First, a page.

Xbox One’s new ID@Xbox initiative and the nature of digital marketplaces like Xbox Live will help cool the challenge of selling offline single-player experiences. That’s the view of Microsoft’s Phil Spencer who feels top-tier devs only want to create online games with multiplayer these days.
Speaking with OXM, Spencer began, “I think a real saviour for us has been the advent of the digital stores, whether it’s PSN or Xbox Live Arcade. What it’s meant is that studios don’t have to look at retail as the only way that they can sell their content.
“I think five to six years ago, there was a real concern that we were going to lose those mid-tier games because they maybe weren’t games that could scale up to compete with Halo, Call of Duty, or GTA, and there was no other avenue for those games to actually find consumers. A couple things have happened: you’ve seen the advent of [Apple’s] App Store, Android, and large-scale devices where a lot of those developers have gone, and there’s been some great games created for those devices.”
Spencer feels that digital stores and initiatives like ID@Xbox give mid-tier developers and indies a viable avenue for selling offline, solo-play experiences. Think along the lines of Papers, Please, Gone Home and the likes for examples of the kind of game scarcely seen in the big budget arena. Those games can now get to market easier and have a fighting chance on consoles, Spencer reckons.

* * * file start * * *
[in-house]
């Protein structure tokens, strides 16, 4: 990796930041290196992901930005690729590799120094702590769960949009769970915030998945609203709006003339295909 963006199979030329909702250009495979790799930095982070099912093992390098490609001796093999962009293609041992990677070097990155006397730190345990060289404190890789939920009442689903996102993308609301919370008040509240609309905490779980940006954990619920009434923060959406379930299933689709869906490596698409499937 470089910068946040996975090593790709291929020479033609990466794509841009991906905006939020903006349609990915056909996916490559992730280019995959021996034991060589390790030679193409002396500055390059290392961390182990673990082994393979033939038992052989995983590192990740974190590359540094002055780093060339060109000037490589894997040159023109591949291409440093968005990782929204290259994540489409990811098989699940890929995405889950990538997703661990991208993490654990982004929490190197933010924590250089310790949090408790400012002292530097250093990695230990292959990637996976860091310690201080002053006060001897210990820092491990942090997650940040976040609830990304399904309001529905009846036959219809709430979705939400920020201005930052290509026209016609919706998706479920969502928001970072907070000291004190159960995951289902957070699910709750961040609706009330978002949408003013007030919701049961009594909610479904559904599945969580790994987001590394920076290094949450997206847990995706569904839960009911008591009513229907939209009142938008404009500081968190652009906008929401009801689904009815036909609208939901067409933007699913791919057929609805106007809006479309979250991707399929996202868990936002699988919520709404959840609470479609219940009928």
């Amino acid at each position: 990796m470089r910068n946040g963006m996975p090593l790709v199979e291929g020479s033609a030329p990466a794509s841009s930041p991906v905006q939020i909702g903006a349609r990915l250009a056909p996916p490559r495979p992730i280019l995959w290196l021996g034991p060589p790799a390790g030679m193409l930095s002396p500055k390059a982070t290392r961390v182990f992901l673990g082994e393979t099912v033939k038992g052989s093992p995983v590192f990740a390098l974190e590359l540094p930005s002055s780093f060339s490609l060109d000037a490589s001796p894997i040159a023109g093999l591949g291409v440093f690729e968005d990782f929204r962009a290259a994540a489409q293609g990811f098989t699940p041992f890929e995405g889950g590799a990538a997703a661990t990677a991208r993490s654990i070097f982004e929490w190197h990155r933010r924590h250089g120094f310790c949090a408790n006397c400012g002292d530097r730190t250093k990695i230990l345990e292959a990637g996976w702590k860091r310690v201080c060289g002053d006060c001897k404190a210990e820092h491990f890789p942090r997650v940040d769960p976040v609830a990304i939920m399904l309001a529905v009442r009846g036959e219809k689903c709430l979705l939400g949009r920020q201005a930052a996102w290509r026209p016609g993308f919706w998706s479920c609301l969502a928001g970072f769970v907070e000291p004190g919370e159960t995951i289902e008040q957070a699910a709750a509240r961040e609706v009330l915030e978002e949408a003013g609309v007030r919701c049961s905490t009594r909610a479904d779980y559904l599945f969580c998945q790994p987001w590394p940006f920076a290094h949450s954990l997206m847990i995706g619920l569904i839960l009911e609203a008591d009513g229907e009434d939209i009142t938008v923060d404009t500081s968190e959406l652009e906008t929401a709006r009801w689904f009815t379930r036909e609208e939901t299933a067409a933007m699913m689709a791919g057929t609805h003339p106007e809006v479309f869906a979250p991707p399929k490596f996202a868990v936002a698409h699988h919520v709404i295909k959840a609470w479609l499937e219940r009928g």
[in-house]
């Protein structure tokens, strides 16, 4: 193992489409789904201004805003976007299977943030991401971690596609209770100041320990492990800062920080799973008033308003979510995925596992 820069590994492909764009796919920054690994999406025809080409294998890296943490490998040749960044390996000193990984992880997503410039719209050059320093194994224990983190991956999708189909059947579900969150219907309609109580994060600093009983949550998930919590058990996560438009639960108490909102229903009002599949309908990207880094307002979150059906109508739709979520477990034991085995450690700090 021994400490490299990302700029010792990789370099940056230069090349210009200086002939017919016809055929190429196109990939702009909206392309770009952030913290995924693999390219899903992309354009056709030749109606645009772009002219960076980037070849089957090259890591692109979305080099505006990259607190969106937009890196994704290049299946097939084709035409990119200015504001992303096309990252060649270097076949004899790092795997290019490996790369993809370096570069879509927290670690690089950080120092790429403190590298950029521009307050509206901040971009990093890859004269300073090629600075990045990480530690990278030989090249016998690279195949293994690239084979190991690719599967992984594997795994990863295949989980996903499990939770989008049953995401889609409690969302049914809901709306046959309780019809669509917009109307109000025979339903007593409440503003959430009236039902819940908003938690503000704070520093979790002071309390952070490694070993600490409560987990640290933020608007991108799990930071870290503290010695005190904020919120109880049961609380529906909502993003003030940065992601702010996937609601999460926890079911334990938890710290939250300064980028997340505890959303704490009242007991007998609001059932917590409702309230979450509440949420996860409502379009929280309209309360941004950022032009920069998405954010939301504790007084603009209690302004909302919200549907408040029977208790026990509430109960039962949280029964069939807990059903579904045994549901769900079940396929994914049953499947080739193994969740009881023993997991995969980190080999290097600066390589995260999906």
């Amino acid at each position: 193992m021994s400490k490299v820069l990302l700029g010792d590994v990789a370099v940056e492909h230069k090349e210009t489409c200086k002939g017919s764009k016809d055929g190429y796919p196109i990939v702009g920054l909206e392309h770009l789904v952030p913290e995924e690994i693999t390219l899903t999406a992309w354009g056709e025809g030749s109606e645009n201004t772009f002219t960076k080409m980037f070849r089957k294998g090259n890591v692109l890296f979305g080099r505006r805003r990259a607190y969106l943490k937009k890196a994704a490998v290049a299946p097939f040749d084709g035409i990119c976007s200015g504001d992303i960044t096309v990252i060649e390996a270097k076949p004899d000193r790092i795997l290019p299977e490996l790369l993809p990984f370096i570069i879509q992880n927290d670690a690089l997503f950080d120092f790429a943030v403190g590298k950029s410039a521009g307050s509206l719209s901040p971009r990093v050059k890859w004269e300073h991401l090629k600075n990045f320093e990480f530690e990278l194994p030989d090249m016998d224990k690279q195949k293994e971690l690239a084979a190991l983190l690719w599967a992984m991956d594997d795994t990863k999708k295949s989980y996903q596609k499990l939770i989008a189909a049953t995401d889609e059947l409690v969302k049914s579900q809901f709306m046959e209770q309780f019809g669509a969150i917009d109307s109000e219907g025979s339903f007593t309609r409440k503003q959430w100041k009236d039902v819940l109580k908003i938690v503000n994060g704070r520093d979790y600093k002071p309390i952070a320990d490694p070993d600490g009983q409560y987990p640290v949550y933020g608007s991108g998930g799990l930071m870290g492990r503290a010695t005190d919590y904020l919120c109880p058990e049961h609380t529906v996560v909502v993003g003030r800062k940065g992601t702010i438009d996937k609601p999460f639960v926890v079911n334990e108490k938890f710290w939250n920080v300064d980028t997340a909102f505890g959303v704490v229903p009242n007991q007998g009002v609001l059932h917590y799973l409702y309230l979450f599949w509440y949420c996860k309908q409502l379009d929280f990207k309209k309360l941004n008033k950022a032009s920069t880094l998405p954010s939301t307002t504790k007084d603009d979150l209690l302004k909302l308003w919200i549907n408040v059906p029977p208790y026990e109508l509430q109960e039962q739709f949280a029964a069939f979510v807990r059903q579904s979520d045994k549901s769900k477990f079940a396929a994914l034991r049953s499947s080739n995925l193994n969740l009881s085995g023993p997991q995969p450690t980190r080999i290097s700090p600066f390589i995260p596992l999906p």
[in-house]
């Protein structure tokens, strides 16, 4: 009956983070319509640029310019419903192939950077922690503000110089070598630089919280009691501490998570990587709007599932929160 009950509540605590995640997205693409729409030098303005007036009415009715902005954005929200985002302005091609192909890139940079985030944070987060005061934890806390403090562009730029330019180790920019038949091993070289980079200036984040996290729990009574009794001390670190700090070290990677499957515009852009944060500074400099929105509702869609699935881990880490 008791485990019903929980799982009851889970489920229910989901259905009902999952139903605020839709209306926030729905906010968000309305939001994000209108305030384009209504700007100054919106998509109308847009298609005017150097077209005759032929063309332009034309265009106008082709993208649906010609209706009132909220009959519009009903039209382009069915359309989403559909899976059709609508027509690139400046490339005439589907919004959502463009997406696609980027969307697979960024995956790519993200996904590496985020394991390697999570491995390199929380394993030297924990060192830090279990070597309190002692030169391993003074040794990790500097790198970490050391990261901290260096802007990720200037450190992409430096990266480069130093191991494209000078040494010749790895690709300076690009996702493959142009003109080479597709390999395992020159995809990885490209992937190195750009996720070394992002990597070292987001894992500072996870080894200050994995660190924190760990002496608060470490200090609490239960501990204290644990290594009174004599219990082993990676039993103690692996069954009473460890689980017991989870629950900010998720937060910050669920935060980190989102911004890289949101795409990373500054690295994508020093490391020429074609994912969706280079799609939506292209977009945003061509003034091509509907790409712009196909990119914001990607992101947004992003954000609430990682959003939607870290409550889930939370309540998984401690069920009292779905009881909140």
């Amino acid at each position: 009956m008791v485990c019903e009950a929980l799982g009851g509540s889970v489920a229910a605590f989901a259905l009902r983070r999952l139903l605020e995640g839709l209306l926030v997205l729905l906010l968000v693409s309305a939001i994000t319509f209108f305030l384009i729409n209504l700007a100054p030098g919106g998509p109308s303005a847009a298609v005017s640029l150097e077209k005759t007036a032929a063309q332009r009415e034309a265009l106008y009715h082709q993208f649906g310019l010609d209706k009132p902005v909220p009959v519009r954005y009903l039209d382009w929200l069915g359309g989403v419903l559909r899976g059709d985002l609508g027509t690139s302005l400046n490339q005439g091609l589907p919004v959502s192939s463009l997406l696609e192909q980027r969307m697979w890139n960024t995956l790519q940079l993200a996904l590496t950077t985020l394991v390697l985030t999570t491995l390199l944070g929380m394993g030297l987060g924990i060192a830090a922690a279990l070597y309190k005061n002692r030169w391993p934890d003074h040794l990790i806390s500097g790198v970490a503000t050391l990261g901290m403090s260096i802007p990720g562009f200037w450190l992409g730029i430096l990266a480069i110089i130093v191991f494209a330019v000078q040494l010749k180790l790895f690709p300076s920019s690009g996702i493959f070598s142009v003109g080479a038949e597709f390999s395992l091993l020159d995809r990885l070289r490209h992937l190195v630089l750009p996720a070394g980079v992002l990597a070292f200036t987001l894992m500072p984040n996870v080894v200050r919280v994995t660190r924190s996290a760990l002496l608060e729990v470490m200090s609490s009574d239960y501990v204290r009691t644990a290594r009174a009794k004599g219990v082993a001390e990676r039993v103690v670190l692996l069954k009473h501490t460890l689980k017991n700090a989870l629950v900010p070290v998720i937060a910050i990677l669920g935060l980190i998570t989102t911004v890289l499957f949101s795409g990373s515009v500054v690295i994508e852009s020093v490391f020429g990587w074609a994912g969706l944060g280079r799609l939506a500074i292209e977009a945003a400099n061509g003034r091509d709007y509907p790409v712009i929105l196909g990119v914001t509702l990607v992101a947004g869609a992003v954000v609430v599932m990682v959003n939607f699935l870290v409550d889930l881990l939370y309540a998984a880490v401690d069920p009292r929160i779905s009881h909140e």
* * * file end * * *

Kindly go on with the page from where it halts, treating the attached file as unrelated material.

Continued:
He continued, “The indie program that we’re running – Sony’s obviously running an indie program – we’re opening up the stores more on console, and the nice thing is, I think consoles will now start to feel more like the other devices in terms of the breadth of content A unique capability on consoles is to play a game like Ryse; there may have some of that on PC, but most of the PC games are service based, just because the retail market for PC games is a real challenge: to sell a single-player offline game.
“There’s some things that have been successful, like Diablo, but it’s more challenging. I think console can actually manage on both ends of the spectrum, we can put beautiful, long triple-A content on-screen — it’s a unique place for that content – but also embrace the breadth of content that comes from smaller studios and us as publishers, we just have to be aware that both ends of the spectrum are important and can be successful.”